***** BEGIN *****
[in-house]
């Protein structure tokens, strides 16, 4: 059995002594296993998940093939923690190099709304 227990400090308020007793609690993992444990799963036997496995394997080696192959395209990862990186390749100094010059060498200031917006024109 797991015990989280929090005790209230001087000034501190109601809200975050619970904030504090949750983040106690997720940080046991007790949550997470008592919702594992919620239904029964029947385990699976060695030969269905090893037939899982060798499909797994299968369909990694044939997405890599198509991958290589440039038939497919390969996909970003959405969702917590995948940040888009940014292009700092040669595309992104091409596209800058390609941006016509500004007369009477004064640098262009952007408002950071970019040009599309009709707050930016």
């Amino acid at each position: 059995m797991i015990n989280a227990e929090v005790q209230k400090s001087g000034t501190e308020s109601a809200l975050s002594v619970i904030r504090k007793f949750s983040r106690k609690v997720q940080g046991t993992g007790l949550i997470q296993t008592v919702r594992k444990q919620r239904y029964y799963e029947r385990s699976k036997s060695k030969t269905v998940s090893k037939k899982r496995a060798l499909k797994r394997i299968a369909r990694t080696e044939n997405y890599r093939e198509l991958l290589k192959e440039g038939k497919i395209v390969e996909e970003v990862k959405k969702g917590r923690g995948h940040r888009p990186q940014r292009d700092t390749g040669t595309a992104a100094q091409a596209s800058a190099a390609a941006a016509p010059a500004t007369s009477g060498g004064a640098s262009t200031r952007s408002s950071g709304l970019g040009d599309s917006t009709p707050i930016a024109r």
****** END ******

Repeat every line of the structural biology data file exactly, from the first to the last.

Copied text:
[in-house]
């Protein structure tokens, strides 16, 4: 059995002594296993998940093939923690190099709304 227990400090308020007793609690993992444990799963036997496995394997080696192959395209990862990186390749100094010059060498200031917006024109 797991015990989280929090005790209230001087000034501190109601809200975050619970904030504090949750983040106690997720940080046991007790949550997470008592919702594992919620239904029964029947385990699976060695030969269905090893037939899982060798499909797994299968369909990694044939997405890599198509991958290589440039038939497919390969996909970003959405969702917590995948940040888009940014292009700092040669595309992104091409596209800058390609941006016509500004007369009477004064640098262009952007408002950071970019040009599309009709707050930016």
């Amino acid at each position: 059995m797991i015990n989280a227990e929090v005790q209230k400090s001087g000034t501190e308020s109601a809200l975050s002594v619970i904030r504090k007793f949750s983040r106690k609690v997720q940080g046991t993992g007790l949550i997470q296993t008592v919702r594992k444990q919620r239904y029964y799963e029947r385990s699976k036997s060695k030969t269905v998940s090893k037939k899982r496995a060798l499909k797994r394997i299968a369909r990694t080696e044939n997405y890599r093939e198509l991958l290589k192959e440039g038939k497919i395209v390969e996909e970003v990862k959405k969702g917590r923690g995948h940040r888009p990186q940014r292009d700092t390749g040669t595309a992104a100094q091409a596209s800058a190099a390609a941006a016509p010059a500004t007369s009477g060498g004064a640098s262009t200031r952007s408002s950071g709304l970019g040009d599309s917006t009709p707050i930016a024109r």